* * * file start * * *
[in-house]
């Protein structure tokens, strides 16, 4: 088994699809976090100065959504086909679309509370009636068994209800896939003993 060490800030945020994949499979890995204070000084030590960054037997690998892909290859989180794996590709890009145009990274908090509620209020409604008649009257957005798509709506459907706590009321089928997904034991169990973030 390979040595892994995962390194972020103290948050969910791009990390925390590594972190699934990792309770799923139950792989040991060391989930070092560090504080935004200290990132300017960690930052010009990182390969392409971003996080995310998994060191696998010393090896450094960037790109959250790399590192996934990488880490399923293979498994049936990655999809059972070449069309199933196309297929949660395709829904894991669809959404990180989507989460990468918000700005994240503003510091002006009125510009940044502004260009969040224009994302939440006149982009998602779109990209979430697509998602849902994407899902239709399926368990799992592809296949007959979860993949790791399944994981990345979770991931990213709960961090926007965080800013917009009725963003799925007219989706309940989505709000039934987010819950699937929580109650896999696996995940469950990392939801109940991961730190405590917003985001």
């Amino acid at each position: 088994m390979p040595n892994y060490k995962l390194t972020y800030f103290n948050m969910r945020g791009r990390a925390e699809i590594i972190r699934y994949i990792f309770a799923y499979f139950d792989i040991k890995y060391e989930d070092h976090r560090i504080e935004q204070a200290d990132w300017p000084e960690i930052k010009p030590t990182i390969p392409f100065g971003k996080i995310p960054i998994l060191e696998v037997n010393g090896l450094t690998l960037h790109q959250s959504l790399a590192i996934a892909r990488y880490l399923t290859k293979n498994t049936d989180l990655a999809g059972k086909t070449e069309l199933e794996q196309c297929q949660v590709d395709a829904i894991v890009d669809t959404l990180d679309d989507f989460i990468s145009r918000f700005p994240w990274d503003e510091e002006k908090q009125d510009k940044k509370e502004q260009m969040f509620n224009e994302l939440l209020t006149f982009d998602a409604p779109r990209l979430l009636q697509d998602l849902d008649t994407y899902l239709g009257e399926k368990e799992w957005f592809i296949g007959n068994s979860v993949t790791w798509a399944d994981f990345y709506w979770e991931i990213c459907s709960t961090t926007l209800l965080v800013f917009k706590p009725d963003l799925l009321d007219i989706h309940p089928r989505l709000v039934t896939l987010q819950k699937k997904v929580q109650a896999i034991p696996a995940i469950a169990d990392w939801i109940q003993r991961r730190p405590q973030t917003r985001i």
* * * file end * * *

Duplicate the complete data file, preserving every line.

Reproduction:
[in-house]
């Protein structure tokens, strides 16, 4: 088994699809976090100065959504086909679309509370009636068994209800896939003993 060490800030945020994949499979890995204070000084030590960054037997690998892909290859989180794996590709890009145009990274908090509620209020409604008649009257957005798509709506459907706590009321089928997904034991169990973030 390979040595892994995962390194972020103290948050969910791009990390925390590594972190699934990792309770799923139950792989040991060391989930070092560090504080935004200290990132300017960690930052010009990182390969392409971003996080995310998994060191696998010393090896450094960037790109959250790399590192996934990488880490399923293979498994049936990655999809059972070449069309199933196309297929949660395709829904894991669809959404990180989507989460990468918000700005994240503003510091002006009125510009940044502004260009969040224009994302939440006149982009998602779109990209979430697509998602849902994407899902239709399926368990799992592809296949007959979860993949790791399944994981990345979770991931990213709960961090926007965080800013917009009725963003799925007219989706309940989505709000039934987010819950699937929580109650896999696996995940469950990392939801109940991961730190405590917003985001």
């Amino acid at each position: 088994m390979p040595n892994y060490k995962l390194t972020y800030f103290n948050m969910r945020g791009r990390a925390e699809i590594i972190r699934y994949i990792f309770a799923y499979f139950d792989i040991k890995y060391e989930d070092h976090r560090i504080e935004q204070a200290d990132w300017p000084e960690i930052k010009p030590t990182i390969p392409f100065g971003k996080i995310p960054i998994l060191e696998v037997n010393g090896l450094t690998l960037h790109q959250s959504l790399a590192i996934a892909r990488y880490l399923t290859k293979n498994t049936d989180l990655a999809g059972k086909t070449e069309l199933e794996q196309c297929q949660v590709d395709a829904i894991v890009d669809t959404l990180d679309d989507f989460i990468s145009r918000f700005p994240w990274d503003e510091e002006k908090q009125d510009k940044k509370e502004q260009m969040f509620n224009e994302l939440l209020t006149f982009d998602a409604p779109r990209l979430l009636q697509d998602l849902d008649t994407y899902l239709g009257e399926k368990e799992w957005f592809i296949g007959n068994s979860v993949t790791w798509a399944d994981f990345y709506w979770e991931i990213c459907s709960t961090t926007l209800l965080v800013f917009k706590p009725d963003l799925l009321d007219i989706h309940p089928r989505l709000v039934t896939l987010q819950k699937k997904v929580q109650a896999i034991p696996a995940i469950a169990d990392w939801i109940q003993r991961r730190p405590q973030t917003r985001i």